# Solve Equations using Mathematica

Good day. I have a question of how to get the algebraic expressions for $$a$$, real part $$b$$ (denoted $$Re(b)$$), and imaginary part $$b$$ (denoted $$Im(b)$$). Let's say $$a$$ is a real number and $$b$$ is a complex number. I have three equations as below:

$$a ^ 2 = X,\quad(a + b)^2 = Y,\quad(a + bi)^2 = Z,$$

where $$X, Y, Z$$ are symbols, and $$i$$ is imaginary part of $$1i$$. I tried to solve above equations to get $$a$$ and $$Re(b)$$, $$Im(b)$$ in terms of symbols $$X, Y, Z$$.

I tried to solve above equations by hand. Let $$b = u + vi$$. So we have:

$$a = \sqrt X, \quad (a + (u + vi))^2 = Y,\quad (a + (u + vi)i)^2 = Z,$$

Then I stuck at this step. May I ask if we want to use Mathematica to solve above equations. That is, get u and v in terms of X, Y, Z. How should I do? Any suggestions would be appreciated.

The short answer is the value of $$x$$ determines the values of $$a, u, v, y, z$$, within a sign.

eqns = {a^2 == x, (a + b)^2 == y, (a + b*I)^2 == z};
cons = {0 < x, {a, x, y, z} ∈ Reals};
Solve[Join[eqns, cons], {a, b, y, z}] But there is no solution when $$x, y,z$$ are independent, real parameters.

Solve[Join[eqns, cons], {a, b}]         (*   { }   *)


To see why this happens, look at the equations one at a time. The first equation has two real solutions for $$a$$, provided $$0

sola = Solve[a^2 == x, a, Reals];
Simplify[sola, 0 < x]   (*  {{a -> -Sqrt[x]}, {a -> Sqrt[x]}}  *)


The second equation has two solutions for $$b$$. Each solution for $$b$$ is in terms of either of the solutions for $$a$$.

solb = Solve[(a + b)^2 == y, b]   (*  {{b -> -a - Sqrt[y]}, {b -> -a + Sqrt[y]}}  *)


To determine $$u$$ and $$v$$, there are four cases to consider, four combinations of the 2 solutions for $$a$$ and the 2 solutions for $$b$$.

Case 1:

case1 = Join[First[solb], First[sola]];
{u1, v1} = Simplify[ReIm[b] /. case1, 0 < x]

(*  {Sqrt[x] - Re[Sqrt[y]], -Im[Sqrt[y]]}  *)


Note that the value of $$z$$ has not been used. Let's see if we can find a $$z$$ that is compatible with $$0 and $$y\in \text{Reals}$$:

z1 = Simplify[(a + b*I)^2 /. case1, 0 < x];
solz = Reduce[{Im[z1] == 0, 0 < x, Im[y] == 0}, y];
Simplify[{
z1 /. ToRules[First[Last[solz]]],
z1 /. ToRules[Last[Last[solz]]]}, 0 < x]           (*  {-x, x}  *)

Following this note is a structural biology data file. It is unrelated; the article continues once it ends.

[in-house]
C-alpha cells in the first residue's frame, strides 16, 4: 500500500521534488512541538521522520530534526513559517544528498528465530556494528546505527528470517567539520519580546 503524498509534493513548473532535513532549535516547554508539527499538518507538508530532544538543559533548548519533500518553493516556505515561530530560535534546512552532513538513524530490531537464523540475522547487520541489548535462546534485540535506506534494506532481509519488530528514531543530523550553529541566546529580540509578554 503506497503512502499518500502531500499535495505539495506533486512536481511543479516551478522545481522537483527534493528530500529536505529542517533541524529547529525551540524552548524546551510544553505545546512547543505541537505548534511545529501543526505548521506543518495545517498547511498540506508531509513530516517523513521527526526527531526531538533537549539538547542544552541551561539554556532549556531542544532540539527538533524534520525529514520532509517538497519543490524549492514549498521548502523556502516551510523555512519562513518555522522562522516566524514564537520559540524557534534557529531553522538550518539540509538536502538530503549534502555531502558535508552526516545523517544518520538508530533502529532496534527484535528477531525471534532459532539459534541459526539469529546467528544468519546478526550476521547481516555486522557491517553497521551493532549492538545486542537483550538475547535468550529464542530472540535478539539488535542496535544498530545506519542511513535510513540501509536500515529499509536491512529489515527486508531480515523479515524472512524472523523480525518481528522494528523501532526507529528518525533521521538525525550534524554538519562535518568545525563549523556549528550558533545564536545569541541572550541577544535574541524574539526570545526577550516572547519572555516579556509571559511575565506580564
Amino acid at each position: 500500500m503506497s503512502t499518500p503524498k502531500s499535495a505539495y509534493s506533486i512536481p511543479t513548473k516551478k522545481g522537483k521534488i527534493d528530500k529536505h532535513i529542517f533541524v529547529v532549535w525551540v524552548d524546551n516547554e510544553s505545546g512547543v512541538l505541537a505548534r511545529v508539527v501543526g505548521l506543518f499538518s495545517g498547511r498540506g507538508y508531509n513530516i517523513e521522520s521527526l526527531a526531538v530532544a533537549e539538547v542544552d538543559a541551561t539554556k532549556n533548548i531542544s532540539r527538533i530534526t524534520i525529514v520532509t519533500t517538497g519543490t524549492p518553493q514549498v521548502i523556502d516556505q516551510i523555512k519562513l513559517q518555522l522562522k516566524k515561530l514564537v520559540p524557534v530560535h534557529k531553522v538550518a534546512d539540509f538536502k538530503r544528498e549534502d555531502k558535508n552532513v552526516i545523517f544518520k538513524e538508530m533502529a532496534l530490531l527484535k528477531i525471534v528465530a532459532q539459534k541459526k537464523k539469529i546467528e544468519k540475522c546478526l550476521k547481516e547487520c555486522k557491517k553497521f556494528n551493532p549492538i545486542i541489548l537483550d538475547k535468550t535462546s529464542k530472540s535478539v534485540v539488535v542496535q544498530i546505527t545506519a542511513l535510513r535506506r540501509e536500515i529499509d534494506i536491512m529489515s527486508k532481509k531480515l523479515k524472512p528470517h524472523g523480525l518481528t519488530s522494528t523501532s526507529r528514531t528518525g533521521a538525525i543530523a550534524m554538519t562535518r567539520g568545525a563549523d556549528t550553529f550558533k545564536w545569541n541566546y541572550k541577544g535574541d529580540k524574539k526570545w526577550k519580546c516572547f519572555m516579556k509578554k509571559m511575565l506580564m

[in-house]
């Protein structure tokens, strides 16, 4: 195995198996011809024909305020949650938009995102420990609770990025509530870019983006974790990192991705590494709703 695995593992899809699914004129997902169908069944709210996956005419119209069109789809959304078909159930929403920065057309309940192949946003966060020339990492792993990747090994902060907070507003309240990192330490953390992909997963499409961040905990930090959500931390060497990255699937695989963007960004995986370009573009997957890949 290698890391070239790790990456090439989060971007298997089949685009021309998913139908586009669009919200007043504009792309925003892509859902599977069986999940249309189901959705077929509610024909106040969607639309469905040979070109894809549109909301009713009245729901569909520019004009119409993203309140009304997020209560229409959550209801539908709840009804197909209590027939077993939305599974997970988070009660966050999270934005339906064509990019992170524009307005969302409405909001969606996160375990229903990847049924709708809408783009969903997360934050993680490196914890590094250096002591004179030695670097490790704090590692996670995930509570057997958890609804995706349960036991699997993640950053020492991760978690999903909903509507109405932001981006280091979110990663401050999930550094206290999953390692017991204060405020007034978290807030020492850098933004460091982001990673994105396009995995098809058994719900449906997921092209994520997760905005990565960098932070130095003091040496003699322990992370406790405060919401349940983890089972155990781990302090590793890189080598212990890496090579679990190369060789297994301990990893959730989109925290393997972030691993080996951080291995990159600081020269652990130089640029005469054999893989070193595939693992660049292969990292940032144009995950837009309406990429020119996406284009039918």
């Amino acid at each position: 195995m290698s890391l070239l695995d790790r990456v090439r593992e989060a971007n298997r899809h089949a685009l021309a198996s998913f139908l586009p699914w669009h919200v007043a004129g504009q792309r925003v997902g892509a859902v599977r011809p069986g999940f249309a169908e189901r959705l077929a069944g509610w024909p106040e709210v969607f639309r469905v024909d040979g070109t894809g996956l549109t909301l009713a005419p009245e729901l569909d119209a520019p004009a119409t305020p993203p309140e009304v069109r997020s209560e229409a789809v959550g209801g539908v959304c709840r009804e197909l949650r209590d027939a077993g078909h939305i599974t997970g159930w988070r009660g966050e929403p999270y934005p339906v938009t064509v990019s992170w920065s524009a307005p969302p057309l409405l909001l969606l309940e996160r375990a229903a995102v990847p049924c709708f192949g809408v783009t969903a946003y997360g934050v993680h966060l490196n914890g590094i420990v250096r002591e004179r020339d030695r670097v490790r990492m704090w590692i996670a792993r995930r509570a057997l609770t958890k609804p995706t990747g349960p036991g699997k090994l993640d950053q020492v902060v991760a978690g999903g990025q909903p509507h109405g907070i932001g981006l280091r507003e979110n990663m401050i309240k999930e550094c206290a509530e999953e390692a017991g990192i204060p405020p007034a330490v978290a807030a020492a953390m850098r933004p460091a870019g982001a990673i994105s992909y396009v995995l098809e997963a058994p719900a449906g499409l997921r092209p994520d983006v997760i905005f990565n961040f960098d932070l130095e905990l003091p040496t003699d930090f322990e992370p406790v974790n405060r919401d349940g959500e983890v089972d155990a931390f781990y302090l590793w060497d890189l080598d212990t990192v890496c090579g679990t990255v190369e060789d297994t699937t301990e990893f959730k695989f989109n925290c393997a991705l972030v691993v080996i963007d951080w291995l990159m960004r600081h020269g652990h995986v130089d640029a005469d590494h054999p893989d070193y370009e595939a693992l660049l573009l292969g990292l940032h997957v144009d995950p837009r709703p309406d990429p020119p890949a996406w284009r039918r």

So, in case 1 we get two possible solutions for $$z$$ in terms of $$x$$.

Case 2: In the second case there is no solution for $$z$$.

case2 = Join[Last[solb], First[sola]];
{u2, v2} = Simplify[ReIm[b] /. case2, 0 < x];

z2 = Simplify[(a + b*I)^2 //. case2, 0 < x];
solz = Reduce[{Im[z2] == 0, 0 < x, Im[y] == 0}, y]      (*  False  *)


Case 3: In the third case we get the same two solutions for $$z$$ as in Case 1.

case3 = Join[Last[solb], Last[sola]];
{u3, v3} = Simplify[ReIm[b] /. case3, 0 < x];

z3 = Simplify[(a + b*I)^2 //. case3, 0 < x];
solz = Reduce[{Im[z3] == 0, 0 < x, Im[y] == 0}, y];
Simplify[{
z3 /. ToRules[First[Last[solz]]],
z3 /. ToRules[Last[Last[solz]]]}, 0 < x]             (*  {-x, x}  *)


Case 4: In the fourth case there is no solution for $$z$$.

Conclusion

When we specify $$a, x \in \text{Reals}$$, there are only certain values of $$y$$ and $$z$$ that will give solutions. There is no solution when $$x,y,z$$ are all considered independent, real parameters.

Solve[Join[eqns, cons], {a, b}]                  (*   {}   *)

• Thank you very much for your insightful explanation!
– Dan
Dec 12, 2021 at 17:16
• @Akku14 - Yep, I messed up. Dec 13, 2021 at 2:52
eqs0 = Subtract @@@ {a^2 == X, (a + b)^2 == Y, {a + I b}^2 == Z}

ceRe = ComplexExpand[Re[eqs0 /. b -> b1 + I b2],
TargetFunctions -> {Re, Im}]

ceIm = ComplexExpand[Im[eqs0 /. b -> b1 + I b2],
TargetFunctions -> {Re, Im}]

red = Reduce[
1], {a, b1, b2}, Reals];

red //. Or ->
Composition[(Column[#, Right, Background -> {{White, LightGray}},
Frame -> All] &), List]] Or LogicalExpand/Reduce it to have no cross dependence of a,b1,b2

TraditionalForm[
Reduce[LogicalExpand[red]] //.
Or -> Composition[(Column[#, Right,
Background -> {{White, LightGray}}, Frame -> All] &), List]] • Thank you for your comments. Your solution is brilliant. But I can only accept one answer. Thank you all the same. I learned a lot from your solution!
– Dan
Dec 12, 2021 at 17:23
• If you appreciate it, it would be nice to upvote. Dec 12, 2021 at 17:34